Allocating funds based on an impact measure favours research of demonstrated, short-term value. It minimizes risk, but additionally minimizes the potential to reshape the future.

"High-impact" research, as defined under rubrics like the one proposed in Australia or Britain's Research Excellence Framework, is better supported by business and industry—a sector of the innovation system less capable of making long-term investments in the generation of new knowledge.

The innovation system functions best when different players contribute in unique ways. Universities should not perform research like a profit-motivated enterprise would. And they should not be encouraged to do so by government policy at the expense of their core mission: the generation and dissemination of knowledge to young scholars and the wider world.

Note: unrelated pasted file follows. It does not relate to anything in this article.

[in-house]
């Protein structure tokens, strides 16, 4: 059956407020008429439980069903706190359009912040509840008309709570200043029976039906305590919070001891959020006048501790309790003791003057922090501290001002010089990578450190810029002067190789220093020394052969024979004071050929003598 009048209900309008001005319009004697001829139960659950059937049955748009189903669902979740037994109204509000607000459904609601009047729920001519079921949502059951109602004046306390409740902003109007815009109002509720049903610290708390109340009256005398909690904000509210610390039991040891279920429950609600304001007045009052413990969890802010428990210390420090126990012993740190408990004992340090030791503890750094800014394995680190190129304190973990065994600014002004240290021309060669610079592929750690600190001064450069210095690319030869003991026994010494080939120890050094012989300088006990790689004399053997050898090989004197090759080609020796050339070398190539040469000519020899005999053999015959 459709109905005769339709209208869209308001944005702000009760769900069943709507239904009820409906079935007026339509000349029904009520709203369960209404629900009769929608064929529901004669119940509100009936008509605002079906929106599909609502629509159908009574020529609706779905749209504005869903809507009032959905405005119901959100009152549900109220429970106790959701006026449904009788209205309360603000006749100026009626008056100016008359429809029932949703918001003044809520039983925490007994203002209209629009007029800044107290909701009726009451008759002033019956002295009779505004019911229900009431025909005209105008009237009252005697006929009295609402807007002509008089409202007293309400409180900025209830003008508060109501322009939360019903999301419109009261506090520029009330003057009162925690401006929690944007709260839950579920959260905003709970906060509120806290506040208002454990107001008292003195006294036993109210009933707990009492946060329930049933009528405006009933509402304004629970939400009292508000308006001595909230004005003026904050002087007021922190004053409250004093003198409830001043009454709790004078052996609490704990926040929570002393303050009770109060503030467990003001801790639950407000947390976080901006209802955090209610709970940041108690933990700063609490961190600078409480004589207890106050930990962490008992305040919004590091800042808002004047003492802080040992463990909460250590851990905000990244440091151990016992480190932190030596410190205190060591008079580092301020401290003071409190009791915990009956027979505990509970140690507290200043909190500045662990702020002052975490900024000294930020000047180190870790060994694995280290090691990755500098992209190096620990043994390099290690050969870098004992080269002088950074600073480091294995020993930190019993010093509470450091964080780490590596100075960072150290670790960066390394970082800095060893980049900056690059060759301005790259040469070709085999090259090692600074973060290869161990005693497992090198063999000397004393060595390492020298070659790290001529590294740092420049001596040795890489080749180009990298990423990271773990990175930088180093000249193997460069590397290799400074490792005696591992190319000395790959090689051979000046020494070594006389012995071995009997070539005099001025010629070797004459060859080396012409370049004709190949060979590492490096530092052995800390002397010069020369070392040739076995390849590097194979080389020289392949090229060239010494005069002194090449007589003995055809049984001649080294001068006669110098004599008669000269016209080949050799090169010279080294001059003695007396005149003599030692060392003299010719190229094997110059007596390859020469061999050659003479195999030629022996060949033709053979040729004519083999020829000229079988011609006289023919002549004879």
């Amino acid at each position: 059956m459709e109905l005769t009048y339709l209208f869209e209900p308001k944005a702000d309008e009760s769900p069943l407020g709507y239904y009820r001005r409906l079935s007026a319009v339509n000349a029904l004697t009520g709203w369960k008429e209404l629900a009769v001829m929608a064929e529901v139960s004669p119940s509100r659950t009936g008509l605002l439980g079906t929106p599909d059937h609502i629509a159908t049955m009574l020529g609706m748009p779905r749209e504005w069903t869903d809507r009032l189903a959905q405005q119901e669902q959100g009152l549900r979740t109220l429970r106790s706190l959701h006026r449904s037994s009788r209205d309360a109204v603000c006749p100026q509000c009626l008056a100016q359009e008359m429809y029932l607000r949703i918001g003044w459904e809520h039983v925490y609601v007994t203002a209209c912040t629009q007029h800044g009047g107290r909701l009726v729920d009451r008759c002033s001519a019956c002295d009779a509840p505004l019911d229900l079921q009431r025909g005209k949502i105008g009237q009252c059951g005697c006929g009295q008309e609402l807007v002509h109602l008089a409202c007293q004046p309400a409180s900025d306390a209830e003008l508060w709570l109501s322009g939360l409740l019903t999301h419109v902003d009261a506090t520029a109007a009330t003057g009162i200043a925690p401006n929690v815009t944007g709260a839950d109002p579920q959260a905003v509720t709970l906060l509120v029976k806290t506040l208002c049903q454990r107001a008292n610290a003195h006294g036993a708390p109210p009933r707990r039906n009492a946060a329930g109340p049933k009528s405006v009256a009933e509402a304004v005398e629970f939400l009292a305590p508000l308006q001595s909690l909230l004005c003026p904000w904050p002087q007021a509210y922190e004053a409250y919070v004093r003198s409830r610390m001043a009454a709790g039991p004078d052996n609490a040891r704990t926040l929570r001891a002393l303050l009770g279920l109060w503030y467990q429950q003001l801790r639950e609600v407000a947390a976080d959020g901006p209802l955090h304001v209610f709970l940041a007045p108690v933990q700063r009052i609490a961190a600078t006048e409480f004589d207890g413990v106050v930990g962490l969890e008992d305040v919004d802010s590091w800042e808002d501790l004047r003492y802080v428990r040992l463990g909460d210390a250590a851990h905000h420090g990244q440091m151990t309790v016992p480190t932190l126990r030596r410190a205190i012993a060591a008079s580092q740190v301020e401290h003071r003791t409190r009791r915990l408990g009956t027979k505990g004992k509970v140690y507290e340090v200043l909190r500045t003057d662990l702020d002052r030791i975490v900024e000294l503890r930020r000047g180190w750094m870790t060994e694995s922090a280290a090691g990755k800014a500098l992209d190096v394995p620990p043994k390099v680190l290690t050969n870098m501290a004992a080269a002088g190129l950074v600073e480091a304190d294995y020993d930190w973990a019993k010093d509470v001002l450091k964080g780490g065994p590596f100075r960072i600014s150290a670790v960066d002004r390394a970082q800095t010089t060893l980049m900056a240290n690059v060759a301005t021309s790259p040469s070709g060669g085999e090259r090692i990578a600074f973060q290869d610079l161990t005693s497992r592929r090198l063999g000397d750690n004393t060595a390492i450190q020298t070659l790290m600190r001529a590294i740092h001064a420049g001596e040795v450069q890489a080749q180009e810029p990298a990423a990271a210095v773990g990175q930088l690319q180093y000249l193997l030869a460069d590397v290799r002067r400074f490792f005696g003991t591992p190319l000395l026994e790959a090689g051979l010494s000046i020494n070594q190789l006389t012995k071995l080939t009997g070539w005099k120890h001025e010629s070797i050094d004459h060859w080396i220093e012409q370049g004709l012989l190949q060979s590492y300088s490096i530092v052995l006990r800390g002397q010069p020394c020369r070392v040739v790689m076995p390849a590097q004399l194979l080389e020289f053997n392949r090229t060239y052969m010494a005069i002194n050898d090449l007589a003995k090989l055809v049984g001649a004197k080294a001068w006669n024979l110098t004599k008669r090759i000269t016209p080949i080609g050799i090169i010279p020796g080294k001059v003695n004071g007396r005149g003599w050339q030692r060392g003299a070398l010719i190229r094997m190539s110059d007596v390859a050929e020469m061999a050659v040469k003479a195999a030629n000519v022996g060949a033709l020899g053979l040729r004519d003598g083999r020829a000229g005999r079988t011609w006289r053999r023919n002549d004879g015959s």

As the Australian Productivity Commission, the Australian government's independent economic research-and-advisory body, concluded in 2007, "the benefits are likely to be high for R&D in universities and public-sector research agencies, due to their orientation to public-good research and their role in the development of high-quality human capital."

Throughout its publications and research profiles, the University of Sydney proudly boasts about the ways in which our research is changing the world. This has come through support of quality research—and quality researchers—with limited concern for short-term payoffs. Pitting quality measures against impact ones perpetuates what is really a false dichotomy. Supporting quality and excellence is the key to innovation and the global competitiveness of economies.

Dr Michael Spence is the Vice-Chancellor of the University of Sydney.